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Scientists Explain How and Why Global Monsoon Rainfall Changes during the 20th Century

Near-term projection of rainfall requires understanding of the roles of the internal variability and external forcings on modulating the interdecadal variations of rainfall. The sea surface temperature (SST) anomalies over the North Atlantic and tropical Pacific can explain the interdecadal variations of monsoon rainfall during the 20th century, according to a recent study published in Journal of Climate.

The changes in monsoon rainfall have enormous impact on social and economic development over the monsoon regions which sustain more than two-thirds of the world's population. Observations show interdecadal variations in global land monsoon rainfall during the 20th century, with an increasing trend from 1901 to 1955 followed by a weakening trend in the later half century, which is mainly contributed by the Northern Hemisphere summer monsoon (NHSM). However, the mechanisms governing the above changes remain inconclusive.

To investigate the physical mechanisms behind the interdecadal variations, researchers used the outputs of two atmospheric general circulation models (AGCMs) forced by historical SST covering the 20th century. "AGCMs have been shown to be favorable for understanding global and regional rainfall variability," introduced JIANG Jie from the Institute of Atmospheric Physics(IAP) of the Chinese Academy of Sciences, the paper's first author. "The coincident interdecadal variations of monsoon rainfall in AGCM simulations compared with observation demonstrate the modulation of decadal SST changes on the long-term variations in monsoon rainfall."


 Sea surface temperature anomalies over North Atlantic and tropical Pacific can modulate the changes in monsoon rainfall. (Image by JIANG Jie)

The team further performed the moisture budget analysis to understand the physical process. They found that the dynamic term associated with the atmospheric circulation changes is prominent for the interdecadal variations in monsoon rainfall, while the thermodynamic term associated with humidity changes lead to coincident wetting over the monsoon domain during both two periods. The increase of NHSM land monsoon rainfall during 1901-1955 is associated with the strengthening of NHSM circulation and Walker circulation, and vice versa for the period from 1956 to 1990. The interdecadal variations of global monsoon circulation are driven by the changes of sea surface temperature over the North Atlantic and the Pacific. A warmer North Atlantic, together with a colder eastern tropical Pacific and a warmer western subtropical Pacific, can lead to a strengthened meridional gradient in mid-to-upper-tropospheric thickness and strengthened trade winds, which transport more water vapor into monsoon regions, leading to an increase in monsoon rainfall.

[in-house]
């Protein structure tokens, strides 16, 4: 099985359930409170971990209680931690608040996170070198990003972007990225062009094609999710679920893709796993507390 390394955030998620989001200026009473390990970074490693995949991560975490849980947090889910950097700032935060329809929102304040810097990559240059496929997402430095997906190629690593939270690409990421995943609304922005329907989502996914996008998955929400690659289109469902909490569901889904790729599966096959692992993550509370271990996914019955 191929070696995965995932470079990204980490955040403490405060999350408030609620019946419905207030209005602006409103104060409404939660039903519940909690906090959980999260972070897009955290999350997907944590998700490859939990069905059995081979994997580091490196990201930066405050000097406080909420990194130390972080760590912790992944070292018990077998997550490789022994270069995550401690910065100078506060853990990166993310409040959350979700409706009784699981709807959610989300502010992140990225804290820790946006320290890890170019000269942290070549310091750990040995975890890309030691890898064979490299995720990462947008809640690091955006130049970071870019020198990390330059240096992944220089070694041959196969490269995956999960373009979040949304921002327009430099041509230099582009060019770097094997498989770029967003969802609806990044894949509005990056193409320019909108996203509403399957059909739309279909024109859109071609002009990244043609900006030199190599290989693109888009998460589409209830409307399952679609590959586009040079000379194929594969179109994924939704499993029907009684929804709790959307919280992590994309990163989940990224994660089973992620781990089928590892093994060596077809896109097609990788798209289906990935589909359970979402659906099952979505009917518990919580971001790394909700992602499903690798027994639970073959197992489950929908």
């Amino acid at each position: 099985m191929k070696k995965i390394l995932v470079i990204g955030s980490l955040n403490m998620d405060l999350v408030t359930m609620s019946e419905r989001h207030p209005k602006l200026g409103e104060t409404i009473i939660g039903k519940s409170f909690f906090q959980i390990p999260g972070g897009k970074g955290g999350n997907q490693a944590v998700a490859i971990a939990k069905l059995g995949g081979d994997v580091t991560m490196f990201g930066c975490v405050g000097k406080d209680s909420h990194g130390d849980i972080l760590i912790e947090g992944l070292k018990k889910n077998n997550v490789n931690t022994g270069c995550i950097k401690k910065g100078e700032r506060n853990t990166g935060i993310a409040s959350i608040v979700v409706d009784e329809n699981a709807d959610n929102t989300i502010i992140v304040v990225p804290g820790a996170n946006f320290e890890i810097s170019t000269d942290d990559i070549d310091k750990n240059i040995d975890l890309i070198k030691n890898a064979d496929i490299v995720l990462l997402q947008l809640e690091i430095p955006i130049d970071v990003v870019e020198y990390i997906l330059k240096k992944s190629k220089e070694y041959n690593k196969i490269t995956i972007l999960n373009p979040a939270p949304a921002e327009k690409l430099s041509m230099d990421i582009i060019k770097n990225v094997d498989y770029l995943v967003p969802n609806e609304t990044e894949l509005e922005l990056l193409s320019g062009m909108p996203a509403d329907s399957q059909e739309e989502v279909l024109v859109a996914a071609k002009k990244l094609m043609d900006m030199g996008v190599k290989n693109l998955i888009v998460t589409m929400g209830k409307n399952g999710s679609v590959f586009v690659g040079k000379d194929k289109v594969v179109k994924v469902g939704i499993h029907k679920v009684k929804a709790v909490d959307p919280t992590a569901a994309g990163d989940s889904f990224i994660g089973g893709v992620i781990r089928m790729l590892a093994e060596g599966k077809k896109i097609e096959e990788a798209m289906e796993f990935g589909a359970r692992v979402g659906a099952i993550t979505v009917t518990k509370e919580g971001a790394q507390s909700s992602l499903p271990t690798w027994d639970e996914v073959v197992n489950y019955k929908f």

"The results of AGCM simulations can help us understand the prominent role of internal SST decadal changes on global monsoon rainfall. However, we should not preclude the impacts of external variability. Numerical simulations and previous studies have shown evidence that anthropogenic aerosols and greenhouse gases can lead to the changes in monsoon rainfall." commented Prof. ZHOU Tianjun, corresponding author on the paper and senior scientist at the IAP. "Further efforts should be devoted to understanding and distinguishing the external forced and internally driven changes in monsoon rainfall, which is also one of the tasks of the Coupled Model Intercomparison Project phase 6 (CMIP6) Global Monsoon Modeling Intercomparison Project (GMMIP)," Zhou added.

Citation: Jiang Jie, Tianjun Zhou*, 2019: Global monsoon responses to decadal sea surface temperature variations during the twentieth century: Evidence from AGCM simulations. Journal of Climate, 32,

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